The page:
Are we past the point of no return?
The controversial anti-terror bill, believed to be a draconian law that would trample on human rights, was sent to President Rodrigo Duterte today for his signature, Senate President Vicente Sotto announced this morning.
Sotto said he and House Speaker Alan Peter Cayetano have already signed the bill last night, despite widespread public opposition. Presidential Spokesman Harry Roque said today in his virtual media briefing that the president has 30 days to sign the proposed law.
“E-mail already [been] received but I’m waiting for the actual receipt,” Sotto said. “Technically, it’s as good as received…They are now printing copies in the Palace.”
Duterte certified the bill, which would repeal the Human Security Act of 2007, as urgent. The president said it was necessary to “address the urgent need to strengthen the law on anti-terrorism in order to adequately and effectively contain the menace of terrorist acts for the preservation of national security and the promotion of general welfare.”
The Senate passed its version, Senate Bill No. 1083, in February, which was adopted in full by the House of Representatives. Their version of the proposed law, House Bill No. 6875, was approved in the third and final reading last week.
Once signed, it will imprison for life, without giving parole, those found guilty of proposing, inciting, conspiring, planning, training, preparing, and facilitating any terrorist act. Suspects can be detained for up to 24 days even without a warrant of arrest.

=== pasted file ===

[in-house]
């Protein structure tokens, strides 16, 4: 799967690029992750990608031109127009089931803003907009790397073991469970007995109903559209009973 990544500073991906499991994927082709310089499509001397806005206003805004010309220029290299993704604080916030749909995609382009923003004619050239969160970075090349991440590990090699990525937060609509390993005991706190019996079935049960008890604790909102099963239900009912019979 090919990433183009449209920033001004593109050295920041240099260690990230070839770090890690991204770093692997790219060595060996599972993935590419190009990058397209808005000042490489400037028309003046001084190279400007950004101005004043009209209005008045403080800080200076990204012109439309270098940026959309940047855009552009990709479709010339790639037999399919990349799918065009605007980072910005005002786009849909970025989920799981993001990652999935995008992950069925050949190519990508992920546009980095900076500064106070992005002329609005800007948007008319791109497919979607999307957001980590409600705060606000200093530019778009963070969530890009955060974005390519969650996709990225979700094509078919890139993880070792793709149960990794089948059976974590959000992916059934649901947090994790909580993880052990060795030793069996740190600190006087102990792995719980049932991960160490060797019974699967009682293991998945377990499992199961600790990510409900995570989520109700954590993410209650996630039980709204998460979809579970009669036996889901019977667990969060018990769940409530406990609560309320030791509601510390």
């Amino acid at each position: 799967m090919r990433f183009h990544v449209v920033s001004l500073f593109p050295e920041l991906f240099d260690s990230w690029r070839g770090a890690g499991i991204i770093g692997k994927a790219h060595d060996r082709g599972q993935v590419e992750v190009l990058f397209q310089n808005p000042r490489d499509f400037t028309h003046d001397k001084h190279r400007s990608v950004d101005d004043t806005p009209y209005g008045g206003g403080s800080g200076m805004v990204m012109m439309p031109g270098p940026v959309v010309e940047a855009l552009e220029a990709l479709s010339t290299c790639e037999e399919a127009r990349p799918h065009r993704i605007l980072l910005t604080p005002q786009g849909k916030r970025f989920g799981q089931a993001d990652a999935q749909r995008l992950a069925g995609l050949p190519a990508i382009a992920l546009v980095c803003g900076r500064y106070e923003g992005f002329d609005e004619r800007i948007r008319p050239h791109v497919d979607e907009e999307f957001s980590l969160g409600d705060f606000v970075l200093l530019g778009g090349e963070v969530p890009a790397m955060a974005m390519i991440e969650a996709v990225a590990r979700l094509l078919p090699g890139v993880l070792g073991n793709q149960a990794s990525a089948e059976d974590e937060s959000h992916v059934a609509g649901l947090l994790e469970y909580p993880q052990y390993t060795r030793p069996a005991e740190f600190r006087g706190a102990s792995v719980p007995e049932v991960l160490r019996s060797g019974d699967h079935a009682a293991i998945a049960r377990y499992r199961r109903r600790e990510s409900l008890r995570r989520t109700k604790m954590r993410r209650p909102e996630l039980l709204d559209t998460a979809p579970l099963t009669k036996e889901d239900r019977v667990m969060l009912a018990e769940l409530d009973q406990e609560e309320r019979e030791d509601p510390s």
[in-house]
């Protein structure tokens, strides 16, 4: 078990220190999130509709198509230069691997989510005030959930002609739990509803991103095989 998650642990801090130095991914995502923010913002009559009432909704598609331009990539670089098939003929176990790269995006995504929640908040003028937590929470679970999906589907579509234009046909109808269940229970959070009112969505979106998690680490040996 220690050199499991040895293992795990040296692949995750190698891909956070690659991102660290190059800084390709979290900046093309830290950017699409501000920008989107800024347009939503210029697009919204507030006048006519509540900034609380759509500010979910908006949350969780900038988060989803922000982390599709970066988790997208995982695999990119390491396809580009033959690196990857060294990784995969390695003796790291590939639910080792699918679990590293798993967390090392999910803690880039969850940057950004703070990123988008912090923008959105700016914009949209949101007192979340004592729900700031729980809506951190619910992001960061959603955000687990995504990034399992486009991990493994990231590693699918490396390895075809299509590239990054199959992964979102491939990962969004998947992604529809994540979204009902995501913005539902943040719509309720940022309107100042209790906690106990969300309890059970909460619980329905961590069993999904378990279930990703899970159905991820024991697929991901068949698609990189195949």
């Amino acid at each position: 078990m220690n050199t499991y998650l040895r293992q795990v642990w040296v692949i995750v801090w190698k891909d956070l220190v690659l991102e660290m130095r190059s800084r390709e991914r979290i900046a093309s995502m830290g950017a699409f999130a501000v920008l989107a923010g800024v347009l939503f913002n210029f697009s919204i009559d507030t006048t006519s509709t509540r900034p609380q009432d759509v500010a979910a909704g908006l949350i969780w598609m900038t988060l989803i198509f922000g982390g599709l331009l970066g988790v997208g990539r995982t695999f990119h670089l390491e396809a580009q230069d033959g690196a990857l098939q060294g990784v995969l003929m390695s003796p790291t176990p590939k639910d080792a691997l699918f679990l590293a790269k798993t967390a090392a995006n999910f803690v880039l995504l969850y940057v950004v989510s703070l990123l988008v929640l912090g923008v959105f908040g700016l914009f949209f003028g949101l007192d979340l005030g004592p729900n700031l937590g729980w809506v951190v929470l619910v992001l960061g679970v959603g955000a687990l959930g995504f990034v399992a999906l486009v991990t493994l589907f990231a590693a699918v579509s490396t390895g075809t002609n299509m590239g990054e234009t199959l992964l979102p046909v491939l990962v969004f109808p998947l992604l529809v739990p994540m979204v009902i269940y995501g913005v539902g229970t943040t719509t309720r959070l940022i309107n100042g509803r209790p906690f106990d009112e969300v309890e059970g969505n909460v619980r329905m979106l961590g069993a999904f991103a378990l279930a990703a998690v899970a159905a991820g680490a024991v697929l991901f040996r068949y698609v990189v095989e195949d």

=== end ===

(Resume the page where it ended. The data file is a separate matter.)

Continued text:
Several congressmen have withdrawn their support for the bill after the public voiced their opposition but Sotto and Senator Panfilo Lacson, a former top policeman, have insisted that there are enough safeguards in place to ensure that it is not abused by the authorities.
Non-profit Amnesty International has urged the Duterte administration to junk the bill because it “contains dangerous provisions” that would “undermine” the public’s rights.
“The bill is overly broad and can be used to stifle peaceful dissent or target civil society and other legitimate groups amid increasing attacks on human rights defenders and critics of the Duterte administration, as the country continues to battle the COVID-19 pandemic. It is essential that problematic provisions are removed from the legislation before it is finalized,” it said.